Pia: You are the Edsa People Power Commission vice-chairman, presidential adviser on entrepreneurship and one of the big businessmen who is close to President Duterte, and you were also part of the anti-Marcos rallies and Edsa 1986, with your father, heading NAMFREL in ’84 and ’86. That gives you a really good perspective of how people view things today. It’s interesting that you describe President Duterte as a strong leader. Others who don’t like him use stronger, very colorful words. You have the benefit of seeing both sides in a way. Can you talk to us about that?

Joey: Well, I mean, in the case of President Duterte, he has his style and mannerism in talking and some people are offended by it. But in the office, many CEOs have their own style as well and they can be rough. I can be rough, especially when something goes wrong. When you have a vision of helping the poor, you have to have a plan and you have to be passionate about it. I guess the President is extremely passionate about getting this country to move forward. His frustration on drugs, on corruption is there  and that is because of his passion. The same manner when we (CEOs) don’t grow our sales, I ball out at the entire sales organization. The President is (like a) CEO. He sets the direction and (with his two years left in his term), he wants to achieve as much as he can to really bring up the lives of Filipino people.

Pia: The reason why I said that you have the benefit of seeing both sides is because I want to know your take regarding the (ABS-CBN franchise renewal and other matters) and whether these pose as challenges to democracy?

Joey: I think that the President is maybe mad at what happened to him in the past. I’m glad that ABS-CBN apologized for that. I think in the end, all of this will blow over. I believe we still have a democracy; we have the lower and upper house that will discuss the whole thing. You can see a lot of clarity today at the Senate hearing.

Similar to what happened with the water concessionaires. I think that there is an earnest desire on the part of the government today and the private sector to make sure that everything is going to be favorable towards the Filipino people.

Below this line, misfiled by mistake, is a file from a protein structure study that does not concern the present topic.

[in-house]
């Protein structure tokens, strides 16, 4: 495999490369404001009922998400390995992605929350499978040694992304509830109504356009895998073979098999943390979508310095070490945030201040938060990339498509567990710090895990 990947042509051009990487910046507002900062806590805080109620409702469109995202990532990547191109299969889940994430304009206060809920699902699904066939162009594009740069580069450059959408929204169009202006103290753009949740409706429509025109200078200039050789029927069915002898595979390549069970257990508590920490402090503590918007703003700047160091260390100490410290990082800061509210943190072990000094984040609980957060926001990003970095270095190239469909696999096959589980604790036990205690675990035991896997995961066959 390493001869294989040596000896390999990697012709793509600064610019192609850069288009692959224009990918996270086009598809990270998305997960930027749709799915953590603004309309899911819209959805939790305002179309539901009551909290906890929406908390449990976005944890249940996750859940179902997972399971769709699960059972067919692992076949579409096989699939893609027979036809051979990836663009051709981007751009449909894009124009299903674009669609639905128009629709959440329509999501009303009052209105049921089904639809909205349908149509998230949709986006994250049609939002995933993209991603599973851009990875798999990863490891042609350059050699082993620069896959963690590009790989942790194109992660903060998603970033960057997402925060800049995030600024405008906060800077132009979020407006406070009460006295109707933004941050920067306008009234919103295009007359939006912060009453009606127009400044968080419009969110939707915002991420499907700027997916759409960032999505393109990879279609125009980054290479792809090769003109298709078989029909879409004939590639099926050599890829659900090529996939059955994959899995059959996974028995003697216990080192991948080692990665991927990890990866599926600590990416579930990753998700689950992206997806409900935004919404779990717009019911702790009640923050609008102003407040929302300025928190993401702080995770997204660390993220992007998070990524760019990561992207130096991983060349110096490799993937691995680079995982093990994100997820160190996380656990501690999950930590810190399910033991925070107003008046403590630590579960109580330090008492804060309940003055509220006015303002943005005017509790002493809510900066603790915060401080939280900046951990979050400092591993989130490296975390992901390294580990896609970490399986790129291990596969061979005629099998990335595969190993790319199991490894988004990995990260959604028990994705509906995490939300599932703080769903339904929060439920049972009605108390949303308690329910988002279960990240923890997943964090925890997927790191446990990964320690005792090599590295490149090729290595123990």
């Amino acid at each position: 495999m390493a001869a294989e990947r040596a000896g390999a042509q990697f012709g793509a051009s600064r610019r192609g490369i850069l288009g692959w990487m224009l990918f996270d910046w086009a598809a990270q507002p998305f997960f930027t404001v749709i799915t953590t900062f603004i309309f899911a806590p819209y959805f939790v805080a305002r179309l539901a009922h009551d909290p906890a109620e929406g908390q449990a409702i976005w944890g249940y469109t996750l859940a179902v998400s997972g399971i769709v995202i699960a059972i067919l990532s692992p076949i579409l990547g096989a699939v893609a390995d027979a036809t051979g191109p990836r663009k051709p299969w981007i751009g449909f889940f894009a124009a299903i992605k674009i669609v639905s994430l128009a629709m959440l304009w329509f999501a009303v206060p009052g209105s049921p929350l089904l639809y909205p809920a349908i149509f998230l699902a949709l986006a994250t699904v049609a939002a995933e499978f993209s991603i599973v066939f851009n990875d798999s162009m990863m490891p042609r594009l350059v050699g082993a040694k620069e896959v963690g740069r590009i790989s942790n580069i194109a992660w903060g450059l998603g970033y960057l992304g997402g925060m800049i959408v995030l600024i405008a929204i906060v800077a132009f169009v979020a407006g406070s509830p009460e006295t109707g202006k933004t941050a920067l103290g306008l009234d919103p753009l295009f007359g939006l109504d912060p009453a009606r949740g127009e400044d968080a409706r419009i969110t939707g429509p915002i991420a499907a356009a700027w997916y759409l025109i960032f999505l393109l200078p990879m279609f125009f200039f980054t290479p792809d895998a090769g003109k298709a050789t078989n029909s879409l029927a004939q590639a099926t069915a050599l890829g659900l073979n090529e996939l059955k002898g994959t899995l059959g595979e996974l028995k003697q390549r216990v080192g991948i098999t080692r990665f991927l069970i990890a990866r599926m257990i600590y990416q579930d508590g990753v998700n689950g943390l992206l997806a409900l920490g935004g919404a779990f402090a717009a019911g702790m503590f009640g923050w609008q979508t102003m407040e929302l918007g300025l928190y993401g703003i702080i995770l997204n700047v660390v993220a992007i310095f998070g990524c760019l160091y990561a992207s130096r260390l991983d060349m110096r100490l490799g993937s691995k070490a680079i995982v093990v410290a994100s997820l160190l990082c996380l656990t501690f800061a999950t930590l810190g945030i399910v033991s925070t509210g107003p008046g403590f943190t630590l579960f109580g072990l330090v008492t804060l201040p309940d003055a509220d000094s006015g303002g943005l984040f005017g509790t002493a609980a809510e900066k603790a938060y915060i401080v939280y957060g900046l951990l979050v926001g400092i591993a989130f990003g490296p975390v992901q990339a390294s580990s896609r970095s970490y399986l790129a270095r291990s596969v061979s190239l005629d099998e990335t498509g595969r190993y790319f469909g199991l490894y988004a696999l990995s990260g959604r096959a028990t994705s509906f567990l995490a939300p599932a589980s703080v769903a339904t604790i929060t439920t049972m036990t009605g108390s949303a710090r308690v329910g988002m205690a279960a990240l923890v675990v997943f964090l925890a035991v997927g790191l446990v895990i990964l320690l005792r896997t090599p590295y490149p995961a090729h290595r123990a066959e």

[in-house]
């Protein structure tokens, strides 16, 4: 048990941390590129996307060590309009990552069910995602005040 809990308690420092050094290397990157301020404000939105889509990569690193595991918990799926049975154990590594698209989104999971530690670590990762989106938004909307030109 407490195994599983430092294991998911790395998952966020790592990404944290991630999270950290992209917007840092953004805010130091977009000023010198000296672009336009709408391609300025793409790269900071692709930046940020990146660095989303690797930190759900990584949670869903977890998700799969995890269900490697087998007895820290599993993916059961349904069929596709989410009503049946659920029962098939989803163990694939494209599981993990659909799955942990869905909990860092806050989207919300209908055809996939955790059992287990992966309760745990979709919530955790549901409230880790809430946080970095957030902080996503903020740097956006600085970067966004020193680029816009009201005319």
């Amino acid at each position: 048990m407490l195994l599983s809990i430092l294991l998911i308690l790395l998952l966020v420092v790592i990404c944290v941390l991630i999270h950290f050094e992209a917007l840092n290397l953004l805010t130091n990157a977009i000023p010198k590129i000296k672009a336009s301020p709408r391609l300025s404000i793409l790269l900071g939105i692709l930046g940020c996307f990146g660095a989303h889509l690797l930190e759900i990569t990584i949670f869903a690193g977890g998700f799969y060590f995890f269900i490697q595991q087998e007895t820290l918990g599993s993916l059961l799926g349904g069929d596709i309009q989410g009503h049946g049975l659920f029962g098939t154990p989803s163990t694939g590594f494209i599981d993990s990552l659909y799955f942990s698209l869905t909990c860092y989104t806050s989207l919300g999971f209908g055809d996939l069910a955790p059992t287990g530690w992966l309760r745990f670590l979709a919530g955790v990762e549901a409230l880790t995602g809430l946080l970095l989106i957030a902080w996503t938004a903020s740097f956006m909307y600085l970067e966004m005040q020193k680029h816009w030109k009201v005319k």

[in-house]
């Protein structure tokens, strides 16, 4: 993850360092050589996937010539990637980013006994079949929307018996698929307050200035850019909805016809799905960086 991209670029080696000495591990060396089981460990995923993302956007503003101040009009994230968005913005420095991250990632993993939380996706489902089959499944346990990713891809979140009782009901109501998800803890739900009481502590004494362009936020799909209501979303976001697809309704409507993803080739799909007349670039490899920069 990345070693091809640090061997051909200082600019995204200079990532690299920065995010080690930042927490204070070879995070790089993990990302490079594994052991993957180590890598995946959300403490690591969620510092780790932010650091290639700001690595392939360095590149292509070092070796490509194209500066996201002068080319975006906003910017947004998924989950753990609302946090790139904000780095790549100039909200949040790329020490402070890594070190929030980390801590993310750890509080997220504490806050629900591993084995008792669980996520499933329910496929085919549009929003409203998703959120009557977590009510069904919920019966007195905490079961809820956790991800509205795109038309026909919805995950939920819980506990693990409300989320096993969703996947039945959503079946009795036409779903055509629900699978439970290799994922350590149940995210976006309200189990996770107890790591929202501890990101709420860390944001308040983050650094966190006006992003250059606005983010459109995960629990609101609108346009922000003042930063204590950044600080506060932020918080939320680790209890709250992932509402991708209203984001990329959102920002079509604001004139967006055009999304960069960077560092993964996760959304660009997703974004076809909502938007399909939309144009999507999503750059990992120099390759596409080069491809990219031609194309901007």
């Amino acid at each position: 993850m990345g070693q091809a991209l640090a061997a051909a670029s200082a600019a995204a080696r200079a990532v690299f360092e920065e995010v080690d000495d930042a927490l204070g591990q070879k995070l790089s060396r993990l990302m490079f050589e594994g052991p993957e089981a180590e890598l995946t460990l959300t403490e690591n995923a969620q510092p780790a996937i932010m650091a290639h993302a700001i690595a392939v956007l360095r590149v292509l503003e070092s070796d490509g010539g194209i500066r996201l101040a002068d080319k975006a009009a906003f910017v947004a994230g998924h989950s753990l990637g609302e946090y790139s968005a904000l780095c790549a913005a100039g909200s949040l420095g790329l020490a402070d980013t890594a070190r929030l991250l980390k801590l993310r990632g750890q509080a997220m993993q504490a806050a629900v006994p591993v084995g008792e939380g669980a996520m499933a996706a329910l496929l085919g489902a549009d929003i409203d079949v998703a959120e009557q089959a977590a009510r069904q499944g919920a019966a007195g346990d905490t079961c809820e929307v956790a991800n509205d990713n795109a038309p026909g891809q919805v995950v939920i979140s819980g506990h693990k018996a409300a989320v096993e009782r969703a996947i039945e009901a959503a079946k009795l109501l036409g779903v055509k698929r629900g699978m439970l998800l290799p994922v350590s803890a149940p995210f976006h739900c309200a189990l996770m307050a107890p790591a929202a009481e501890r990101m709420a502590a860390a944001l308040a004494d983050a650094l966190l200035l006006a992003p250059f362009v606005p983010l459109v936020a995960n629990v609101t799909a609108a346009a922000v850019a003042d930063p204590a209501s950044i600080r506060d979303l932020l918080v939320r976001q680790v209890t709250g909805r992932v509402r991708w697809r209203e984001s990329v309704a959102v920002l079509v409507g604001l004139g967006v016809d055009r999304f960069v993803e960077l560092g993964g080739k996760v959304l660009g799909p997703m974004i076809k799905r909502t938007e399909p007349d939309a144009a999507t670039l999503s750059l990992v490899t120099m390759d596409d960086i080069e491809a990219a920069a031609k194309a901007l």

Pia: Some are saying that what’s happening today is just like pre-martial law. What do you think of that?

Joey: In our own family, we’re divided, some of my siblings feel that we are moving back to Marcos time. I tell them we’re not moving in that direction. At the end of the day, I think the President knows what’s best for that matter and you have a strong Congress.

On my end, (as presidential adviser), my objective is to really help alleviate poverty by working with the public sector to come out with real programs that can hit the poorest of the poor people. Many of them are micro entrepreneurs. You can see a lot of people want to succeed in life, but their access to money and market is sometimes the challenge.

Pia: So you are saying in very short and simple language that the fight for democracy isn’t just on the streets; it’s not for or against a political cause but for people.

Joey: Was democracy the solution to improving the lives of the people? If there’s no improvement in the lives of the Filipino people, then maybe we made a mistake. (As I see it), we need to see a follow-through. I believe that the celebration of Edsa People Power is a great reminder, but we can’t be over-focused on it because we have to move on from that.

Real change has to happen wherein we see the lives of people improve (and take part in making sure that happens). In the end, if the lives of people in this country don’t improve, then (we have to ask ourselves) – what was the point of Edsa?